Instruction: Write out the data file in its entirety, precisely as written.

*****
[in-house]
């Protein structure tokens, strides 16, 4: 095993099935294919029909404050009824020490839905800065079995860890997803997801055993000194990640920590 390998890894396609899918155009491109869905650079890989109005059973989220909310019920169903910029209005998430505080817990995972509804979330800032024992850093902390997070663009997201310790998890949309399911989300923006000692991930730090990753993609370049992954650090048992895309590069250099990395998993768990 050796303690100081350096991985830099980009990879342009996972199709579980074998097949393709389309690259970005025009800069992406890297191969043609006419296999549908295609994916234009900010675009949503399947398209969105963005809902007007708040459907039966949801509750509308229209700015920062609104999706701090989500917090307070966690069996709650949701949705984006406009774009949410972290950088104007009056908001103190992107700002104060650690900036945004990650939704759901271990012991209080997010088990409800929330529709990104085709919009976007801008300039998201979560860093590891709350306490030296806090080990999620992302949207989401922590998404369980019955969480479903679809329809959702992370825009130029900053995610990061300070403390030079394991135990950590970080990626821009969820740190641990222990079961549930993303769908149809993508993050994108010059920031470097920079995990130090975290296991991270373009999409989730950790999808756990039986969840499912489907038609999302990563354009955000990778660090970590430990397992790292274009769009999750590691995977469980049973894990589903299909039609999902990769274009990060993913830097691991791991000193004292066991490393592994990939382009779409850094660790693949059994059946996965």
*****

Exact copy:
[in-house]
């Protein structure tokens, strides 16, 4: 095993099935294919029909404050009824020490839905800065079995860890997803997801055993000194990640920590 390998890894396609899918155009491109869905650079890989109005059973989220909310019920169903910029209005998430505080817990995972509804979330800032024992850093902390997070663009997201310790998890949309399911989300923006000692991930730090990753993609370049992954650090048992895309590069250099990395998993768990 050796303690100081350096991985830099980009990879342009996972199709579980074998097949393709389309690259970005025009800069992406890297191969043609006419296999549908295609994916234009900010675009949503399947398209969105963005809902007007708040459907039966949801509750509308229209700015920062609104999706701090989500917090307070966690069996709650949701949705984006406009774009949410972290950088104007009056908001103190992107700002104060650690900036945004990650939704759901271990012991209080997010088990409800929330529709990104085709919009976007801008300039998201979560860093590891709350306490030296806090080990999620992302949207989401922590998404369980019955969480479903679809329809959702992370825009130029900053995610990061300070403390030079394991135990950590970080990626821009969820740190641990222990079961549930993303769908149809993508993050994108010059920031470097920079995990130090975290296991991270373009999409989730950790999808756990039986969840499912489907038609999302990563354009955000990778660090970590430990397992790292274009769009999750590691995977469980049973894990589903299909039609999902990769274009990060993913830097691991791991000193004292066991490393592994990939382009779409850094660790693949059994059946996965």